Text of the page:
In a major shuffle of the national security team, President Obama is replacing Defense Secretary Robert Gates with CIA director Leon Panetta whose former post will be filled by Gen. David Petraeus. The shakeup, expected to be announced tomorrow, has all sorts of implications about Obama's plans for cutting the defense budget and waging war in Afghanistan (multiple sources say Gates will step down on June 30). Here's what the country's top national security writers are saying about the meaning behind the transitions.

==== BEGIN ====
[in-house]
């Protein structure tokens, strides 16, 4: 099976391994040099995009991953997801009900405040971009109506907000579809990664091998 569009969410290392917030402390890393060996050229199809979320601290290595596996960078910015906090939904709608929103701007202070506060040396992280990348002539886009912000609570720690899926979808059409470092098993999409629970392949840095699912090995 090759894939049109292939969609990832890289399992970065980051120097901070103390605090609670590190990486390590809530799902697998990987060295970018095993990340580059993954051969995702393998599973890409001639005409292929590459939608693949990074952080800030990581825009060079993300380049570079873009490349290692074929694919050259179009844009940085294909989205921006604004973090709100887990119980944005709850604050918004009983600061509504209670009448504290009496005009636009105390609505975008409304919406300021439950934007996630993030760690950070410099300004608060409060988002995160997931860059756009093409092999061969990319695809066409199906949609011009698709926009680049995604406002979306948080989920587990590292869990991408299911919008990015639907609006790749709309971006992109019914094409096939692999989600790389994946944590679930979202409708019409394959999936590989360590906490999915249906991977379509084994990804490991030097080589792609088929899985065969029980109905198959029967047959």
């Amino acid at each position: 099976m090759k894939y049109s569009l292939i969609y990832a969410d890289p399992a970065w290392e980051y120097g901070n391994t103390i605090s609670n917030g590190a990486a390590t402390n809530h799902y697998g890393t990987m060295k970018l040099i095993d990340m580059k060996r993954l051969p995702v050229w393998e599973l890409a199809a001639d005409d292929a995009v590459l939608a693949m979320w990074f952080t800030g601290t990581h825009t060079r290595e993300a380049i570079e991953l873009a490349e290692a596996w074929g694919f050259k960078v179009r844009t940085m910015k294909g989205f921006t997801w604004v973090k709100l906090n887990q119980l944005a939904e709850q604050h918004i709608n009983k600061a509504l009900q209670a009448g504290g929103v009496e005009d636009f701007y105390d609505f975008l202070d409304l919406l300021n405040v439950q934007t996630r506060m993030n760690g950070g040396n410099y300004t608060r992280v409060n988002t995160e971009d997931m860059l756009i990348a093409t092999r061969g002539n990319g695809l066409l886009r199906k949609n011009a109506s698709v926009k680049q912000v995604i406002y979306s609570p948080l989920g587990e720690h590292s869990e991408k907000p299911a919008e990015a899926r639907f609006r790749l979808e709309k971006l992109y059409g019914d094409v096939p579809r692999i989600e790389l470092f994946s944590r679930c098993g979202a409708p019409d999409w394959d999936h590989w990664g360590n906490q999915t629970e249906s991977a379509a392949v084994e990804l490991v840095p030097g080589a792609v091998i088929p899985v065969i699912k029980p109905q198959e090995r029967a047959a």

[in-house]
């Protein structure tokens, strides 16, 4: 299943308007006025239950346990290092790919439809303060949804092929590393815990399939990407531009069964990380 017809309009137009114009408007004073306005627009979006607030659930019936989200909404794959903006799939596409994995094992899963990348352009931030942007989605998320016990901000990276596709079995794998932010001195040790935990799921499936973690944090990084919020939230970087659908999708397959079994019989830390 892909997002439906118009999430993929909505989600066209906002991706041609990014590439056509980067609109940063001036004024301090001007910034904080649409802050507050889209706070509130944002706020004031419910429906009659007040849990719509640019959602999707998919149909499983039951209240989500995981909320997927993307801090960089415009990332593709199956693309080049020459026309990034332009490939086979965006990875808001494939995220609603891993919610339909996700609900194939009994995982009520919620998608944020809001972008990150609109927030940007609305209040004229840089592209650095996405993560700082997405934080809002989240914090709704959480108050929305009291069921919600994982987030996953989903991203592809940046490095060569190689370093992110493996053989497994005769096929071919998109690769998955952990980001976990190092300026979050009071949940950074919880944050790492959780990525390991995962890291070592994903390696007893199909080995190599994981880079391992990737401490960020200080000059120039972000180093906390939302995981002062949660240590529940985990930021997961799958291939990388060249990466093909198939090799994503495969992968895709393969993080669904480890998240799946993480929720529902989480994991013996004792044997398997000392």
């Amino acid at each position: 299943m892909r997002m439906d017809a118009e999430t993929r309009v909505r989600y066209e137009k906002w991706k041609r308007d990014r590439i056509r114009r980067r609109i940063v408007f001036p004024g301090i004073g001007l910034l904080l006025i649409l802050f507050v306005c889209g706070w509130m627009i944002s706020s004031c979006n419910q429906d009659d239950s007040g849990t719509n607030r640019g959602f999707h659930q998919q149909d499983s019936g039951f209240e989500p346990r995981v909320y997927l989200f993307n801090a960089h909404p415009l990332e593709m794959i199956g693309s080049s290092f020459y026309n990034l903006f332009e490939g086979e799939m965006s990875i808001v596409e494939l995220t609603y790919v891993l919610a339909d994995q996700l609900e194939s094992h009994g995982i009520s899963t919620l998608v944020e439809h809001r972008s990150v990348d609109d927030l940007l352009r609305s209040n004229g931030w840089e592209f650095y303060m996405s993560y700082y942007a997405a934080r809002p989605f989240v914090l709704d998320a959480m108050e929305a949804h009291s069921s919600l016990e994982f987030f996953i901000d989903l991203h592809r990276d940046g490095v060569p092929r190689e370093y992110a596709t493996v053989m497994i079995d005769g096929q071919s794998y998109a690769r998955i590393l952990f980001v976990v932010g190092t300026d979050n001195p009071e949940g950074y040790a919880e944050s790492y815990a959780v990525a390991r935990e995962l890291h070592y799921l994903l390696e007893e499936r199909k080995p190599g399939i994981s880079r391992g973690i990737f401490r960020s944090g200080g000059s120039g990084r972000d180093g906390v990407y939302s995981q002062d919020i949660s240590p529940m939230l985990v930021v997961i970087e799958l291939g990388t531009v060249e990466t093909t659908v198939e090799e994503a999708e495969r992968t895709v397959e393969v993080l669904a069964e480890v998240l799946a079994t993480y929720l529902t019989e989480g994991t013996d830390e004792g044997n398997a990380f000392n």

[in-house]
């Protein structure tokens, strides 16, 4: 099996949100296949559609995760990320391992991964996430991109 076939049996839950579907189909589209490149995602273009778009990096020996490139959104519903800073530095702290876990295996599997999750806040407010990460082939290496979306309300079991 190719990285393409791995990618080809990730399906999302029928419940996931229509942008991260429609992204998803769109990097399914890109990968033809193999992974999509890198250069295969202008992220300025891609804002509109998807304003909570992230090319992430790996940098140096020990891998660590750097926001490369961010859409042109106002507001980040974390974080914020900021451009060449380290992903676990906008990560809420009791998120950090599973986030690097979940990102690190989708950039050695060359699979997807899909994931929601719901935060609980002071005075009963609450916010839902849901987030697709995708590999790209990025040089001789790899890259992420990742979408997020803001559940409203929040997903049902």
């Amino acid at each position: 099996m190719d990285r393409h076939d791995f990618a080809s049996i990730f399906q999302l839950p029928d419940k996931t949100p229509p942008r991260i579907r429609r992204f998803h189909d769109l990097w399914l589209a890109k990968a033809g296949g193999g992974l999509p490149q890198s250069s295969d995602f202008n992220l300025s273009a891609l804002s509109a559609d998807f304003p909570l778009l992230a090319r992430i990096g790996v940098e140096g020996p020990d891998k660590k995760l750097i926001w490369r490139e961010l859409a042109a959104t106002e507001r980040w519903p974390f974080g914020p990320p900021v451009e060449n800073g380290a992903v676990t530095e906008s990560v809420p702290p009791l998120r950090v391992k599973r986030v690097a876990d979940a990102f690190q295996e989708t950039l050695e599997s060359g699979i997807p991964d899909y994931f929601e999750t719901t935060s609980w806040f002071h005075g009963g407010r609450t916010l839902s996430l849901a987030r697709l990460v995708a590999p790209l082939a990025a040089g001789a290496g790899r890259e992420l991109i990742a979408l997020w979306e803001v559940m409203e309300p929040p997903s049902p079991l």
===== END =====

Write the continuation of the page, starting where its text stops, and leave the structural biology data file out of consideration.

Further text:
Panetta Replacing Gates The consenus view here is that Obama thinks Panetta is the right man to implement the major defense cuts he's been seeking. "Panetta's expected job will be to hold the place together and sell the spending cuts to the few remaining hawks in Congress," writes Foreign Policy's Thomas Ricks. Jim Wolf at Reuters agrees. "Panetta, a Democratic party insider with budgets as his background, would oversee steady declines in Pentagon spending and divert weapons dollars to the Treasury Department to help reduce the deficit," he writes. He interviews a senior administration official and a "prominent" defense consultant who say Panetta will "undoubtedly" hasten the pace of further defense cuts. However, some doubt whether Panetta is skilled enough to change the stubborn ways of the defense department. "He is now inheriting the largest single business operation in the world. If he could not accomplish everything he wanted in the intelligence community, how can he do it here?" said former Pentagon official Anthony Cordes in an interview with Politico.